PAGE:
“(Phys.org) —”Rapid” and “instantaneous” are words geologists don’t use very often. But Rutgers geologists use these exact terms to describe a climate shift that occurred 55 million years ago.
Scientists previously thought this process happened over 10,000 years.
Wright, a professor of earth and planetary sciences in the School of Arts and Sciences and Schaller, a research associate, say the finding is significant in considering modern-day climate change.
“We’ve shown unequivocally what happens when CO2 increases dramatically – as it is now, and as it did 55 million years ago,” Wright said. “The oceans become acidic and the world warms up dramatically. Our current carbon release has been going on for about 150 years, and because the rate is relatively slow, about half the CO2 has been absorbed by the oceans and forests, causing some popular confusion about the warming effects of CO2. But 55 million years ago, a much larger amount of carbon was all released nearly instantaneously, so the effects are much clearer.”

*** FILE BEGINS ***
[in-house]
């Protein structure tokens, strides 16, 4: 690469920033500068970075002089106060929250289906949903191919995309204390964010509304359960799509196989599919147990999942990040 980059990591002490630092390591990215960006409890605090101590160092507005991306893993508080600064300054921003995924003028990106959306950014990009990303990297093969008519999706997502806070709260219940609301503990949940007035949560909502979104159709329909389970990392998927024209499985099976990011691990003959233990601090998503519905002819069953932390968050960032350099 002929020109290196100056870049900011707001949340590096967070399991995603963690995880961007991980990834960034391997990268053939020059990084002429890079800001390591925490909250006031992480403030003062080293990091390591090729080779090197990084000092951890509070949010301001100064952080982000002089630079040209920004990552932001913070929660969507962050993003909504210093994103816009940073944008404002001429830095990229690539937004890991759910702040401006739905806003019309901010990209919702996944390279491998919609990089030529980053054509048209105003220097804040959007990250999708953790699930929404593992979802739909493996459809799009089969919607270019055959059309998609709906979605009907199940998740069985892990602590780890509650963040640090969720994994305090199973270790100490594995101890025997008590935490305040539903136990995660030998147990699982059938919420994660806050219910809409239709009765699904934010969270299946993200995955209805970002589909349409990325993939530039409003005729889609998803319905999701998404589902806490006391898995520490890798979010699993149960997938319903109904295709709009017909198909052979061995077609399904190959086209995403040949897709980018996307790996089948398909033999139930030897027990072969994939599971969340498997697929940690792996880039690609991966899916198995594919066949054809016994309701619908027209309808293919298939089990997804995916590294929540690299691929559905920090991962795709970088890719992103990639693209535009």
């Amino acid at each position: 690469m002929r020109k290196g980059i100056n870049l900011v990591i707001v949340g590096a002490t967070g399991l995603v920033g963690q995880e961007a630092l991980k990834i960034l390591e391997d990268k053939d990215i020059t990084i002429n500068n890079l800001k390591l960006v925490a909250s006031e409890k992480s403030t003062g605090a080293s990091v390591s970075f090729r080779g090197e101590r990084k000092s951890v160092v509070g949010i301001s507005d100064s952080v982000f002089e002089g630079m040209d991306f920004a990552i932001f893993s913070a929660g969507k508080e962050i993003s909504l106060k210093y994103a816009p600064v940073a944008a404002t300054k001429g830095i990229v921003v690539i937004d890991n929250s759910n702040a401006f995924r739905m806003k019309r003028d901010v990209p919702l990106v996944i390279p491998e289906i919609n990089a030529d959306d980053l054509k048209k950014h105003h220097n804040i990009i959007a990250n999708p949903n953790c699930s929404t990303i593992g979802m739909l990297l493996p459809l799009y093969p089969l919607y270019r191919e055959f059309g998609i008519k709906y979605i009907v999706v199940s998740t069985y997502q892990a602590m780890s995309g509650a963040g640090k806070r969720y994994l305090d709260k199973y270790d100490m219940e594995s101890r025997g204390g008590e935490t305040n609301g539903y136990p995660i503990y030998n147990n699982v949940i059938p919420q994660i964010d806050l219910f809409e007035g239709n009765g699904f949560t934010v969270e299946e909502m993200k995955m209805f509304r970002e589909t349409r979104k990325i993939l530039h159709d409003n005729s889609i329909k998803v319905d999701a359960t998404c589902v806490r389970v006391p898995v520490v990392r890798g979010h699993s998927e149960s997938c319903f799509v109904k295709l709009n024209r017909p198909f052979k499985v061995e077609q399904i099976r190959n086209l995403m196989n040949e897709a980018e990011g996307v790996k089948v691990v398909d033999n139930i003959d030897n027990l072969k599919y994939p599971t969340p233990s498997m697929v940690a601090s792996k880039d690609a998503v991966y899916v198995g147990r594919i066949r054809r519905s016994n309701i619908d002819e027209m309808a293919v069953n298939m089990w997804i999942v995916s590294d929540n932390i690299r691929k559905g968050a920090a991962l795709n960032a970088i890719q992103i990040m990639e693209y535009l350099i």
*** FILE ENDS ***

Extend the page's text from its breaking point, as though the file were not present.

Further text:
The window to this important decade in the very distant past opened when Wright helped a colleague, Kenneth Miller, and his graduate students split core samples they extracted from a part of southern New Jersey once covered by the ocean.
The patterns found in the long cylinder of sediment told a story. There were distinct clay bands about 2 centimeters thick occurring rhythmically throughout the cores….”
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